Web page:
So I said I had extra dough... what to do with it? Make mini-quiches using ramekins, of course! Since I always end up adding more veggies and cheese than I'm supposed to, the filling ends up being too much for the crust. Just make sure you keep an eye on them in the oven, they'll be done faster than the big quiche. With this recipe, I made two extra little guys.
One last note: Nicholas Tonozzi, I need my roller back! I just mushed this dough out by hand and it was a little too thick. I blame you for this.
Friday, February 19, 2010
I ventured out to Gene's Sausage Shop this week, a delightful new butcher shop in the Lincoln Square neighborhood. Lo and behold, for $2.99 a pound, they had Amish chickens!
So for $11, I got this 3.5 lb chicken, enough to feed my husband and I for 2 meals. Not a bad deal, if you ask me - sure, you can find cheaper, but after reading the package thoroughly, I felt good about this chicken's origins. These days, many farms have websites that discuss their farming practices and even show pictures of their land and animals, which is a great way to learn more about your food and how it was grown/raised. Of course, the best way to know exactly where your food comes from is to visit a local farm yourself and buy directly from the farmer - more money in the farmer's pocket and you can ask questions first-hand about your food. This is something I'm hoping to do in the near future.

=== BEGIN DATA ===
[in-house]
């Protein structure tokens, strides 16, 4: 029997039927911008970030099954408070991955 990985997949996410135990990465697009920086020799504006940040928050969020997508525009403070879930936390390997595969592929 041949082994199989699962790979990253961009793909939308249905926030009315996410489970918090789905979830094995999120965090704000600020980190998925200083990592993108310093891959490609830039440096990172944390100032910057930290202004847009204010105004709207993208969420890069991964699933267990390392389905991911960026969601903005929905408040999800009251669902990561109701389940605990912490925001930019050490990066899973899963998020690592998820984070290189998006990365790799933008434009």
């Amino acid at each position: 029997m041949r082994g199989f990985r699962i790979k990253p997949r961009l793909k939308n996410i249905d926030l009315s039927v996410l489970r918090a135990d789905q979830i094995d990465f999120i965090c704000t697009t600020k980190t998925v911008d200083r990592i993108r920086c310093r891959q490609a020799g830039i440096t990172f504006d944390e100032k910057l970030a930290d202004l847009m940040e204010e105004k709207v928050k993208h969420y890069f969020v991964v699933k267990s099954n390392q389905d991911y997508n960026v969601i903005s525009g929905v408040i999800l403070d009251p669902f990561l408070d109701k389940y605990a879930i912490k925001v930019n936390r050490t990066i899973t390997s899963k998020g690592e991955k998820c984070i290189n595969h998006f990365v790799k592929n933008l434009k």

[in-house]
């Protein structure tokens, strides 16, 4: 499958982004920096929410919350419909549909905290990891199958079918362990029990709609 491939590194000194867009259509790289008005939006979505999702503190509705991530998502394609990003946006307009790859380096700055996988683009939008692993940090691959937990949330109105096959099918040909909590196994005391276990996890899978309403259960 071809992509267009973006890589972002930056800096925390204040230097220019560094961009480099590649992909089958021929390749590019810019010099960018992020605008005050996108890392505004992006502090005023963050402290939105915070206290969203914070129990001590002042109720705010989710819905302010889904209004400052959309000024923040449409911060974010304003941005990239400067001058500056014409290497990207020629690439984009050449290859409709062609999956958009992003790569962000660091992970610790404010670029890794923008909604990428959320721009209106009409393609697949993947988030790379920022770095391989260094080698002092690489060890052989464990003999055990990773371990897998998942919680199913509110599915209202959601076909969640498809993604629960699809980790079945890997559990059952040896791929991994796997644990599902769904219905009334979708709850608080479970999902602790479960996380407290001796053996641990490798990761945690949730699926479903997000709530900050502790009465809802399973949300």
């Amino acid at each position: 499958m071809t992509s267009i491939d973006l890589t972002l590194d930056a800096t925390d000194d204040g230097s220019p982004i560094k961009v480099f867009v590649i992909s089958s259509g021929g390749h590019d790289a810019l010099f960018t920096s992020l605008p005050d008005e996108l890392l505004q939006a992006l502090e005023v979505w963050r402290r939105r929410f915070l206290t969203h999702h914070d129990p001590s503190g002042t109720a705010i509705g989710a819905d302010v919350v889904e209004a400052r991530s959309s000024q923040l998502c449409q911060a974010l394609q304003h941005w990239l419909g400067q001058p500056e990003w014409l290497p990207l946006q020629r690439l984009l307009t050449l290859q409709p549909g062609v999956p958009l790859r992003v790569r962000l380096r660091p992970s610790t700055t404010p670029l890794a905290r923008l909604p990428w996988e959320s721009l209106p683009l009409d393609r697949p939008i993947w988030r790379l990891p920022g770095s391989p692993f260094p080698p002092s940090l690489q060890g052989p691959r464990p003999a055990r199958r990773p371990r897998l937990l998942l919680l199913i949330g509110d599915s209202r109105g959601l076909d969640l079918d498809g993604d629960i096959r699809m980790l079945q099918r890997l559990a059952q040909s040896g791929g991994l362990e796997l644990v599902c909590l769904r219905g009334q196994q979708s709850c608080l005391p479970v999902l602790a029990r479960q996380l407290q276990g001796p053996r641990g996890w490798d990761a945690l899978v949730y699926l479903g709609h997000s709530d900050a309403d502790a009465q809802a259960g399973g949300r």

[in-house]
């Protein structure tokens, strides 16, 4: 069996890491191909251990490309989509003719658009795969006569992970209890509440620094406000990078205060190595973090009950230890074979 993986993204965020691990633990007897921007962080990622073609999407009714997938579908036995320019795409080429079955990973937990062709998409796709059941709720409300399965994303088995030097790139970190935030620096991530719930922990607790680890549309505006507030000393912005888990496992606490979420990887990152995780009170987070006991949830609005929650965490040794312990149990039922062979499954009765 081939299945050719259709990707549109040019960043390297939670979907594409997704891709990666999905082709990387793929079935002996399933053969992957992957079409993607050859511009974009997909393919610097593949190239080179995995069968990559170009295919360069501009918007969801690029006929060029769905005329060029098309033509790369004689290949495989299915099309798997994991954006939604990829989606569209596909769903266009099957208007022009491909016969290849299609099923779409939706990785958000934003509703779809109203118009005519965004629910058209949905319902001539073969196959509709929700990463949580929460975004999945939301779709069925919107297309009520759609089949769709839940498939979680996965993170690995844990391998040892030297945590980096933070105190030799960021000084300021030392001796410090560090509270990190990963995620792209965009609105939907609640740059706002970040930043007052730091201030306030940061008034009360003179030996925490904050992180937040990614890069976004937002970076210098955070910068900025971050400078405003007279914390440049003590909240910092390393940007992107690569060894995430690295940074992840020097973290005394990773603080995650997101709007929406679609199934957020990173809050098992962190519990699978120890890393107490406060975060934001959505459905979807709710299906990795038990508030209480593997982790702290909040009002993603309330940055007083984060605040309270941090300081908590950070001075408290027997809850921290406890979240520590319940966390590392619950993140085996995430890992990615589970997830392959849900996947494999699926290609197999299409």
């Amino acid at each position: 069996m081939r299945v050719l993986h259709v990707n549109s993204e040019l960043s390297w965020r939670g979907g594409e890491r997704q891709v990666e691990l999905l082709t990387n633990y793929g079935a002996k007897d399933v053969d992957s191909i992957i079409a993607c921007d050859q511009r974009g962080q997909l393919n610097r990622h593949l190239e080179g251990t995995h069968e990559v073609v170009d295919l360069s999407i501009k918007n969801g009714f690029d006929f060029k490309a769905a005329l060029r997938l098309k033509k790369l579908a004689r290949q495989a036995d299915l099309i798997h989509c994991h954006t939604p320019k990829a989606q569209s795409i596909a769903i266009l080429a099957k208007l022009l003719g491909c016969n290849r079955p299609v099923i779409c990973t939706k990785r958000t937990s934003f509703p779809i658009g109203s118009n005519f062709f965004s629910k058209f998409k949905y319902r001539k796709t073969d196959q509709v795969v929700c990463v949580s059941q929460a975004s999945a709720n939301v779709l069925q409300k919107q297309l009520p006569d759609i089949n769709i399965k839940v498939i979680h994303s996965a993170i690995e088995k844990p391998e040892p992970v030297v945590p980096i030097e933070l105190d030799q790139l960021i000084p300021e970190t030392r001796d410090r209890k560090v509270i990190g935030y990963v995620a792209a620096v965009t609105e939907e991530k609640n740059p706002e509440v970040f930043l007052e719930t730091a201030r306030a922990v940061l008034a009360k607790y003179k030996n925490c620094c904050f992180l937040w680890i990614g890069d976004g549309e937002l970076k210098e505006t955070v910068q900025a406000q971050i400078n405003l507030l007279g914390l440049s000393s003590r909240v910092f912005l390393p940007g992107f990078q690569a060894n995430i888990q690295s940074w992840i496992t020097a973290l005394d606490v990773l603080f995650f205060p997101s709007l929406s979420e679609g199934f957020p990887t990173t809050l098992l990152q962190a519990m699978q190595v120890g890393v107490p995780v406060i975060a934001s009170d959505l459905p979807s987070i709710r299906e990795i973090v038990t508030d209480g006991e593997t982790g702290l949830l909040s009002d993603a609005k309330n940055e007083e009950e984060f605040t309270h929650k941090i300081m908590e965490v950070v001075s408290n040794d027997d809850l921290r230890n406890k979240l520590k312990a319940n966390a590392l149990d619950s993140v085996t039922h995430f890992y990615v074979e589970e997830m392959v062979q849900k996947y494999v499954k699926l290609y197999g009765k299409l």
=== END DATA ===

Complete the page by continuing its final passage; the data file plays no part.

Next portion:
But I digress, as usual. Here is the recipe for Emily's Easy Roast Chicken (adapted from ATK, of course). While this makes a wonderful Sunday dinner, it's simple enough to make on a weeknight, especially since it's not very labor intensive.
1 3.5-4 lb whole chicken
4 TBSP butter, softened (unsalted)
fresh or dried herbs, whatever you like best
1 lemon, quartered
6 garlic cloves, peeled and crushed
Preheat oven to 375 degrees.
Remove the gizzard from the inside of the bird (this is usually in a little baggie) and discard. Trim any fat you see hanging around. Stuff the garlic cloves and lemon quarters inside the chicken. Mix the softened butter with 1 or 2 TBSP of the herbs and some salt and pepper. Use your fingers to gently work the butter under the skin of the chicken, then distribute it by massaging your fingers around the outside of the bird. Brush the outside of the chicken with the remaining butter (you can just use your fingers).